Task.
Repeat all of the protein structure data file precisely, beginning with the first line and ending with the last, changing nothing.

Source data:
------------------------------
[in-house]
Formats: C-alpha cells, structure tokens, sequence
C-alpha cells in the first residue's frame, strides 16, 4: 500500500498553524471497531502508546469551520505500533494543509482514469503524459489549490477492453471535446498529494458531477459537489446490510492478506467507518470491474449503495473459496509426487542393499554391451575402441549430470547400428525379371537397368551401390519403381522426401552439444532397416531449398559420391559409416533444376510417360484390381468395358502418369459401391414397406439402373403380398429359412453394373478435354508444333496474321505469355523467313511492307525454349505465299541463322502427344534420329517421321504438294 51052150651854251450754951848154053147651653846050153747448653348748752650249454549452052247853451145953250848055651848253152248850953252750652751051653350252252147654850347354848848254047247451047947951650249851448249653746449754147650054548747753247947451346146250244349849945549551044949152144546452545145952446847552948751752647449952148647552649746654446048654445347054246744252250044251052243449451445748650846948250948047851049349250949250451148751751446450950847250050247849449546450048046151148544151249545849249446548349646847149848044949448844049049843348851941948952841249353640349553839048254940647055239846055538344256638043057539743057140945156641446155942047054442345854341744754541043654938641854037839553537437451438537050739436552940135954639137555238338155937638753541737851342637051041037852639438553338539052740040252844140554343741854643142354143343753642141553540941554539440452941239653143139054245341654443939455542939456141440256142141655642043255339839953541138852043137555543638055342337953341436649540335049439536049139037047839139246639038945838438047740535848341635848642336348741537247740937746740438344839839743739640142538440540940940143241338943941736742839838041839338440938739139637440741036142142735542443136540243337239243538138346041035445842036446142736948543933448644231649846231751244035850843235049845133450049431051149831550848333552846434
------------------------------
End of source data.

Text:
[in-house]
Formats: C-alpha cells, structure tokens, sequence
C-alpha cells in the first residue's frame, strides 16, 4: 500500500498553524471497531502508546469551520505500533494543509482514469503524459489549490477492453471535446498529494458531477459537489446490510492478506467507518470491474449503495473459496509426487542393499554391451575402441549430470547400428525379371537397368551401390519403381522426401552439444532397416531449398559420391559409416533444376510417360484390381468395358502418369459401391414397406439402373403380398429359412453394373478435354508444333496474321505469355523467313511492307525454349505465299541463322502427344534420329517421321504438294 51052150651854251450754951848154053147651653846050153747448653348748752650249454549452052247853451145953250848055651848253152248850953252750652751051653350252252147654850347354848848254047247451047947951650249851448249653746449754147650054548747753247947451346146250244349849945549551044949152144546452545145952446847552948751752647449952148647552649746654446048654445347054246744252250044251052243449451445748650846948250948047851049349250949250451148751751446450950847250050247849449546450048046151148544151249545849249446548349646847149848044949448844049049843348851941948952841249353640349553839048254940647055239846055538344256638043057539743057140945156641446155942047054442345854341744754541043654938641854037839553537437451438537050739436552940135954639137555238338155937638753541737851342637051041037852639438553338539052740040252844140554343741854643142354143343753642141553540941554539440452941239653143139054245341654443939455542939456141440256142141655642043255339839953541138852043137555543638055342337953341436649540335049439536049139037047839139246639038945838438047740535848341635848642336348741537247740937746740438344839839743739640142538440540940940143241338943941736742839838041839338440938739139637440741036142142735542443136540243337239243538138346041035445842036446142736948543933448644231649846231751244035850843235049845133450049431051149831550848333552846434